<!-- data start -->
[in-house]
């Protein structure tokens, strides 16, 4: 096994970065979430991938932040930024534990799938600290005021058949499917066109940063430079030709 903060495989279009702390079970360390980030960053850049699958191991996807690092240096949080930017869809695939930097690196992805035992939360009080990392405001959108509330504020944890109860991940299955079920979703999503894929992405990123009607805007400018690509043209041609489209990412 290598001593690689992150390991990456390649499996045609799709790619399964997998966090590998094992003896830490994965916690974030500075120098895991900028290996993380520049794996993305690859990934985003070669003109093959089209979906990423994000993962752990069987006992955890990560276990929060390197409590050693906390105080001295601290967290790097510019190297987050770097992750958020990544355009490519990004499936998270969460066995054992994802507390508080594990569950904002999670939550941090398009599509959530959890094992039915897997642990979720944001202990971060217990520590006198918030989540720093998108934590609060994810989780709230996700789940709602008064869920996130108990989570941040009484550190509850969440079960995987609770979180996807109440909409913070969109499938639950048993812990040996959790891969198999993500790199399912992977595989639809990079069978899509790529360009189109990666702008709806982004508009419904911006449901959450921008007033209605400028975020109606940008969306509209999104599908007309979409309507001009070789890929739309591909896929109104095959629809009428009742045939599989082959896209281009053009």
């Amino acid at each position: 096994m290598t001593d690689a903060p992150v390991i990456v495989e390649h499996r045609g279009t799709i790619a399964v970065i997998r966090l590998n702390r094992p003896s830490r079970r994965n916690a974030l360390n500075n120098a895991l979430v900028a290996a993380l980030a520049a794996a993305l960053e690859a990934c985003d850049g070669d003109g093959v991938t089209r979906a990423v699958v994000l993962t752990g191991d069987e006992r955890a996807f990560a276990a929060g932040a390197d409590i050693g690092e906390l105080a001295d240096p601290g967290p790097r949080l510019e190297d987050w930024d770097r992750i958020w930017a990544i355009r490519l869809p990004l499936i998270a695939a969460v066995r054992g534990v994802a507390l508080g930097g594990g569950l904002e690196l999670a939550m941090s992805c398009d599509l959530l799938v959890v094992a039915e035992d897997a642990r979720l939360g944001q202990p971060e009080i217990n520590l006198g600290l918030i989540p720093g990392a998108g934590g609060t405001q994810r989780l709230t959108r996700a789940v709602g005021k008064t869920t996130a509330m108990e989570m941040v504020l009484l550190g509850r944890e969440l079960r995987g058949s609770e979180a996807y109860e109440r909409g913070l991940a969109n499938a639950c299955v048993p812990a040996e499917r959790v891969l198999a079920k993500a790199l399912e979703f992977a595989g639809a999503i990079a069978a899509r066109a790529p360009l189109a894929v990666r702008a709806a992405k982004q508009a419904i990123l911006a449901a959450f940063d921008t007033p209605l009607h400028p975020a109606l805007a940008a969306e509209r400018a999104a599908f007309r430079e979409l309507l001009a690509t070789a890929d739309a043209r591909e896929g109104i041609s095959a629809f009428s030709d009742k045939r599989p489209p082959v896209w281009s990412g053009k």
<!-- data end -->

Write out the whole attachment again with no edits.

[in-house]
């Protein structure tokens, strides 16, 4: 096994970065979430991938932040930024534990799938600290005021058949499917066109940063430079030709 903060495989279009702390079970360390980030960053850049699958191991996807690092240096949080930017869809695939930097690196992805035992939360009080990392405001959108509330504020944890109860991940299955079920979703999503894929992405990123009607805007400018690509043209041609489209990412 290598001593690689992150390991990456390649499996045609799709790619399964997998966090590998094992003896830490994965916690974030500075120098895991900028290996993380520049794996993305690859990934985003070669003109093959089209979906990423994000993962752990069987006992955890990560276990929060390197409590050693906390105080001295601290967290790097510019190297987050770097992750958020990544355009490519990004499936998270969460066995054992994802507390508080594990569950904002999670939550941090398009599509959530959890094992039915897997642990979720944001202990971060217990520590006198918030989540720093998108934590609060994810989780709230996700789940709602008064869920996130108990989570941040009484550190509850969440079960995987609770979180996807109440909409913070969109499938639950048993812990040996959790891969198999993500790199399912992977595989639809990079069978899509790529360009189109990666702008709806982004508009419904911006449901959450921008007033209605400028975020109606940008969306509209999104599908007309979409309507001009070789890929739309591909896929109104095959629809009428009742045939599989082959896209281009053009």
């Amino acid at each position: 096994m290598t001593d690689a903060p992150v390991i990456v495989e390649h499996r045609g279009t799709i790619a399964v970065i997998r966090l590998n702390r094992p003896s830490r079970r994965n916690a974030l360390n500075n120098a895991l979430v900028a290996a993380l980030a520049a794996a993305l960053e690859a990934c985003d850049g070669d003109g093959v991938t089209r979906a990423v699958v994000l993962t752990g191991d069987e006992r955890a996807f990560a276990a929060g932040a390197d409590i050693g690092e906390l105080a001295d240096p601290g967290p790097r949080l510019e190297d987050w930024d770097r992750i958020w930017a990544i355009r490519l869809p990004l499936i998270a695939a969460v066995r054992g534990v994802a507390l508080g930097g594990g569950l904002e690196l999670a939550m941090s992805c398009d599509l959530l799938v959890v094992a039915e035992d897997a642990r979720l939360g944001q202990p971060e009080i217990n520590l006198g600290l918030i989540p720093g990392a998108g934590g609060t405001q994810r989780l709230t959108r996700a789940v709602g005021k008064t869920t996130a509330m108990e989570m941040v504020l009484l550190g509850r944890e969440l079960r995987g058949s609770e979180a996807y109860e109440r909409g913070l991940a969109n499938a639950c299955v048993p812990a040996e499917r959790v891969l198999a079920k993500a790199l399912e979703f992977a595989g639809a999503i990079a069978a899509r066109a790529p360009l189109a894929v990666r702008a709806a992405k982004q508009a419904i990123l911006a449901a959450f940063d921008t007033p209605l009607h400028p975020a109606l805007a940008a969306e509209r400018a999104a599908f007309r430079e979409l309507l001009a690509t070789a890929d739309a043209r591909e896929g109104i041609s095959a629809f009428s030709d009742k045939r599989p489209p082959v896209w281009s990412g053009k």